Category Archives: Software Development

Review: Pragmatic Unit Testing in C# with NUnit, 2nd Ed.

I saw this book when I bought Programming WPF a few weeks ago and it looked promising enough to buy. I’ve been doing unit testing in C# for a few years now, but I thought there were always things to learn and maybe I’d pick up a few new ideas.

It is easy to contrast this book with Beck’s Test Driven Development: By Example, and the two books definitely have a very different feel.

Beck’s book has a very evangelical feel to it, and it’s main purpose is to teach a mind set more than technical details. I believe this is important–maybe of first importance–but once you understand that, the rest of the book is a little simplistic for more experienced developers.

Pragmatic Unit Testing, on the other hand, focuses much more on the practical aspects (hmmm….I highly suspect that’s where the title comes from….) of unit testing. I liked the ideas on how to use categories and attributes to segregate tests that take too long to run on a regular basis. I also liked the section on singletons and getting around time-dependencies. The DateTime.Now problem is something I’ve had to deal with quite a bit in our server-side software that has a lot of time-dependant behavior. (In most cases, the problems were solved with refactoring the time into a function parameter.)

There are also good discussions of more mundane issues like how to deploy NUnit, where to put tests in a project, team practices, GUIs, threading, and C#-specific issues.

The discussion about mock objects (a very basic introduction) is also quite clear and understandable–more so than many resources I’ve seen on the web, which often assume you already know all about them.

Something I don’t like: the acronyms (BICEP, CORRECT, A TRIP). They kind of bug me. I like the ideas behind the acronyms and I think it’s more important and effective (for me, anyway) to internalize the principles of testing rather than remembering specific acronyms and the words they go with. YMMV.

Last Word…

I will probably only read Test Drive Development: By Example once,  but I will definitely come back to Pragmatic Unit Testing occasionally to refresh my ideas.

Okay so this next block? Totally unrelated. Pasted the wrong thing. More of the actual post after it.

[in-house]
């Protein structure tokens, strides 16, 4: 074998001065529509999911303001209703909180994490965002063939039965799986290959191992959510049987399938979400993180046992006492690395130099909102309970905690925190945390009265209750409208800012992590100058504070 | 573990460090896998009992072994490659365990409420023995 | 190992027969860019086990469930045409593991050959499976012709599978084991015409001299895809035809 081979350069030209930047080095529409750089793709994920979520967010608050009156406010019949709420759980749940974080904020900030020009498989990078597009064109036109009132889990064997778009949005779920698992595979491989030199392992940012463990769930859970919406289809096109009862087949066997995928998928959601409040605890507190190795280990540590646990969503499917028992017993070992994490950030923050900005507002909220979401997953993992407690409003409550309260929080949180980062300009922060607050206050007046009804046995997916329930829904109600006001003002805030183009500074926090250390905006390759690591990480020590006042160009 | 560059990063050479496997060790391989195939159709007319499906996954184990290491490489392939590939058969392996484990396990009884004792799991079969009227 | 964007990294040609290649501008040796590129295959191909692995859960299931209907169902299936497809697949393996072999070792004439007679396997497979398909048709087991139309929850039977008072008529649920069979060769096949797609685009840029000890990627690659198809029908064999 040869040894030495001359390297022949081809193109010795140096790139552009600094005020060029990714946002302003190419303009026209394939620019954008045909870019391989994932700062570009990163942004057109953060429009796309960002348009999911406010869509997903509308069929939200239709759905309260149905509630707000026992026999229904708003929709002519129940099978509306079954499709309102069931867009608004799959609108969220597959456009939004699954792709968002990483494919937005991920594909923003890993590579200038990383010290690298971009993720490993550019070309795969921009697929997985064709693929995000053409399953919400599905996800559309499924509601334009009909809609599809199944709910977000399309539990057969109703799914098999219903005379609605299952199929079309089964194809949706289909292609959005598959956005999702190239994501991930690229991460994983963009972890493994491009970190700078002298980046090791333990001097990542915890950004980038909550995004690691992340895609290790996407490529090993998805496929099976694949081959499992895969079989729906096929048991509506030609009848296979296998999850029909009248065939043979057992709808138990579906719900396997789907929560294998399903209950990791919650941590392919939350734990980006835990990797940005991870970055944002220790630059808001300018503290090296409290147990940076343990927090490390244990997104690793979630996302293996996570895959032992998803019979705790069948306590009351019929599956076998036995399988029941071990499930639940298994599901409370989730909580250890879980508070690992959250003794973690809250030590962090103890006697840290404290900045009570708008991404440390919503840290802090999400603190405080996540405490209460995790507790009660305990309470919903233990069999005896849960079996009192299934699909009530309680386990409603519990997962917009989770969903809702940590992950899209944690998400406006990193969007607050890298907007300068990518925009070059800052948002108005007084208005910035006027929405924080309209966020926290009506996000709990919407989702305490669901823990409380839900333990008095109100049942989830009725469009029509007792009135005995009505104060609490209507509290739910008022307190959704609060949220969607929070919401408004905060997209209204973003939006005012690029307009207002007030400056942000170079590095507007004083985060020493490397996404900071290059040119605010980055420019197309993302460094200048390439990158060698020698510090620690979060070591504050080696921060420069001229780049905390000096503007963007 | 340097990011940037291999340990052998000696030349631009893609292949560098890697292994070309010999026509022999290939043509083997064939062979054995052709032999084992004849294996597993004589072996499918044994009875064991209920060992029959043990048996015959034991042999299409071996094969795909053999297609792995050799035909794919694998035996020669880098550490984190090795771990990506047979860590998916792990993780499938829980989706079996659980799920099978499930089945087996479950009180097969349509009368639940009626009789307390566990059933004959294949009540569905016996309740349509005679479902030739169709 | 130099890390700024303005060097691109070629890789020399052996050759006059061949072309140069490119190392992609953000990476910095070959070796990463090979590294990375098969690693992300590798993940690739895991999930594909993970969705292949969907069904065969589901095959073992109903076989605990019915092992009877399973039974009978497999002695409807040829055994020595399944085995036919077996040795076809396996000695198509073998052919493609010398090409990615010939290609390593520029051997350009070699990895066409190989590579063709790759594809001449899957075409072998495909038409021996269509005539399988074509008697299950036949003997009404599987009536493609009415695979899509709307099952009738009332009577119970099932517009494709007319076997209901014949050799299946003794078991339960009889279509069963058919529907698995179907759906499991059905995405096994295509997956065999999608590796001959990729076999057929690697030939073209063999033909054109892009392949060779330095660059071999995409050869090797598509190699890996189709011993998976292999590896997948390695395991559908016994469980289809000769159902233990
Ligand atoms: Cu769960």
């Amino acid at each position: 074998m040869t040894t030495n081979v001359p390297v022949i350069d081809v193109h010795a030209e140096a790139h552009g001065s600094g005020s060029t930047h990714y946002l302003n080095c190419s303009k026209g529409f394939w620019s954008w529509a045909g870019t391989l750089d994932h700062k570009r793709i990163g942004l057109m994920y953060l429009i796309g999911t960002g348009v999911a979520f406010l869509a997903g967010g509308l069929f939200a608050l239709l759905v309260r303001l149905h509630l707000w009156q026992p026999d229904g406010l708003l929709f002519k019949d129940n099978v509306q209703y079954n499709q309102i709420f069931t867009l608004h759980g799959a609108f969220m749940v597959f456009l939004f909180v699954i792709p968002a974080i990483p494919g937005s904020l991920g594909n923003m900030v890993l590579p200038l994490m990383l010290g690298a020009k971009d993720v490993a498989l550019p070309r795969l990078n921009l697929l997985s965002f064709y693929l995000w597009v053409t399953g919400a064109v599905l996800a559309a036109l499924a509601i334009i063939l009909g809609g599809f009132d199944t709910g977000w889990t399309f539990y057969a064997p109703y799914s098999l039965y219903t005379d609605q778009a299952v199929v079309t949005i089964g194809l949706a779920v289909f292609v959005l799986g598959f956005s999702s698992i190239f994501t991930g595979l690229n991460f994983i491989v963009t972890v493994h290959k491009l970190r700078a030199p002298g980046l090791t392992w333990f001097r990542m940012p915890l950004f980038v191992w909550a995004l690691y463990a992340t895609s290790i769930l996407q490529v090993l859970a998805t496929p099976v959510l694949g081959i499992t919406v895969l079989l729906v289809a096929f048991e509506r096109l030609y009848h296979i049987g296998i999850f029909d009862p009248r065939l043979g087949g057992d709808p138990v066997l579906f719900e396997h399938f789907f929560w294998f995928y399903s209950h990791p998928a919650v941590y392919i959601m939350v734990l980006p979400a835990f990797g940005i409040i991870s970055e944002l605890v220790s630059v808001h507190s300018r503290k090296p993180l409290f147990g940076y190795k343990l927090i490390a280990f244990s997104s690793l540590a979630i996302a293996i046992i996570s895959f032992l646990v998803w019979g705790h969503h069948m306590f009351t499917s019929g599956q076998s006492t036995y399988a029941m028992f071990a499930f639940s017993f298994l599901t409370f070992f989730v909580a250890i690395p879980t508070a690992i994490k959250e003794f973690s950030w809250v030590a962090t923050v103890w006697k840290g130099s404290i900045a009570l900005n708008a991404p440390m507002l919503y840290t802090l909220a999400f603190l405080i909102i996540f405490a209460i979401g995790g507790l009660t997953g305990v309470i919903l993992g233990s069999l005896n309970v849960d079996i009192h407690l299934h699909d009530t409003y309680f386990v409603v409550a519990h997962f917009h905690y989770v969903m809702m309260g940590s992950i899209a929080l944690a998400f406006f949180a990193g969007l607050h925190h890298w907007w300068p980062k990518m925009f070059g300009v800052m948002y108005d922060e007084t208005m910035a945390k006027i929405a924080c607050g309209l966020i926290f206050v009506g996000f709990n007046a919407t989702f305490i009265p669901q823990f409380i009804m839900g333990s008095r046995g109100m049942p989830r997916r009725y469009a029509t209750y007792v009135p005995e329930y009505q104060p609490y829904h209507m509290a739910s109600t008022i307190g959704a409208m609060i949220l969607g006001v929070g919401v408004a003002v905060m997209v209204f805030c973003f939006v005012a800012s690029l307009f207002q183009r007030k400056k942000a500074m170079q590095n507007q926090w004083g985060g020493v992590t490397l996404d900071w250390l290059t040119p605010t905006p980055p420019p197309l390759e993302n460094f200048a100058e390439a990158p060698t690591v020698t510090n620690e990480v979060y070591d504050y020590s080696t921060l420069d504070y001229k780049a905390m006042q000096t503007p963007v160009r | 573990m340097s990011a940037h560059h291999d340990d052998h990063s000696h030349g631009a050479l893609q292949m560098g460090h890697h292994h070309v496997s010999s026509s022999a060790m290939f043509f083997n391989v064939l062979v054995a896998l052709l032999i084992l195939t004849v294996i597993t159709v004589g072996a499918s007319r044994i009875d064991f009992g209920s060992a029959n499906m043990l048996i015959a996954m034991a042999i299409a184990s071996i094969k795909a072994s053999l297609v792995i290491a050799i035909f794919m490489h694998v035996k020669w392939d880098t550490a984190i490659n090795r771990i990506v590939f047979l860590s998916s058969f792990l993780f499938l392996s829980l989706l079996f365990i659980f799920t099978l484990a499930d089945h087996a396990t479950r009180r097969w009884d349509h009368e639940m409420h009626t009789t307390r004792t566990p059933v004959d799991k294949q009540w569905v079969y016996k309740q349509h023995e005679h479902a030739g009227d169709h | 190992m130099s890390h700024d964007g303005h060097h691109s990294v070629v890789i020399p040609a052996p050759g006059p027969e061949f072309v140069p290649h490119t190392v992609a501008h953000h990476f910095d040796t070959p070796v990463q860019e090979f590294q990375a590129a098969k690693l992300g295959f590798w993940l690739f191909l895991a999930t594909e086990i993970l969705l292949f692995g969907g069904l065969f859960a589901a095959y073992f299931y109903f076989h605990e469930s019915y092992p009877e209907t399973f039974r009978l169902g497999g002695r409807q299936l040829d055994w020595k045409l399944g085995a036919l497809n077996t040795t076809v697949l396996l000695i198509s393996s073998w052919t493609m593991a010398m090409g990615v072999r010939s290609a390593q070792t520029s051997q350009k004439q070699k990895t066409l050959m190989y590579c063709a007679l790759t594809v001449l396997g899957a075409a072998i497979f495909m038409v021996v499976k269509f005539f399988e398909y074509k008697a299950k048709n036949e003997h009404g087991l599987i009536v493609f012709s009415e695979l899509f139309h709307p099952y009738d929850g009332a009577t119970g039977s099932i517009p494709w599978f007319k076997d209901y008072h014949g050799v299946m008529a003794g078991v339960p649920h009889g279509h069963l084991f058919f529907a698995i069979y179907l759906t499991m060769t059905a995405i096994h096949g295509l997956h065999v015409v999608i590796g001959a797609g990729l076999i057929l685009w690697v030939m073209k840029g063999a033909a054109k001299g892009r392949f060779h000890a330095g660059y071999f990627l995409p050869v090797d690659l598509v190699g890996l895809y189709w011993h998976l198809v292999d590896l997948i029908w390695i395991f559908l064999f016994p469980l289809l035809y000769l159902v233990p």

Check out my latest book, the essential, in-depth guide to performance for all .NET developers:

Writing High-Performance.NET Code, 2nd Edition by Ben Watson. Available for pre-order:

Custom data source for Google Earth

Using just these links as a guide, we quickly (less than a day) put up a data source over https for our customers to download GIS data to Google Earth.

KML reference and tutorial – KML is the XML language used to describe features that can be displayed in Google Earth and Google Maps.

Sample code to generate KML from a web service or web page (it’s VB.Net).

How to implement a custom authentication provider for IIS in .Net. Very useful if you need to authenticate your KML-generating web page and you don’t want to use Active Directory.


Check out my latest book, the essential, in-depth guide to performance for all .NET developers:

Writing High-Performance.NET Code, 2nd Edition by Ben Watson. Available for pre-order:

Formational Experiences

When I was 9, I started playing with GW-BASIC by typing in programs found in the old kid’s 3-2-1 Contact magazine. This soon progressed to QBASIC, where I mostly made cool graphics with lines and circles.qbasic_output

(click for larger image)

QBASIC is not included in Windows anymore, but you can still get it.

 qbasic_lines

(click for larger image)

I had also tried modifying the including GORILLAS.BAS and NIBBLES.BAS, but I was still a little too new at this.

When I was 14 I was getting into C/C++ via Borland C++ 3.1 in a big way and spent hours coding prank programs. I had two that I remember: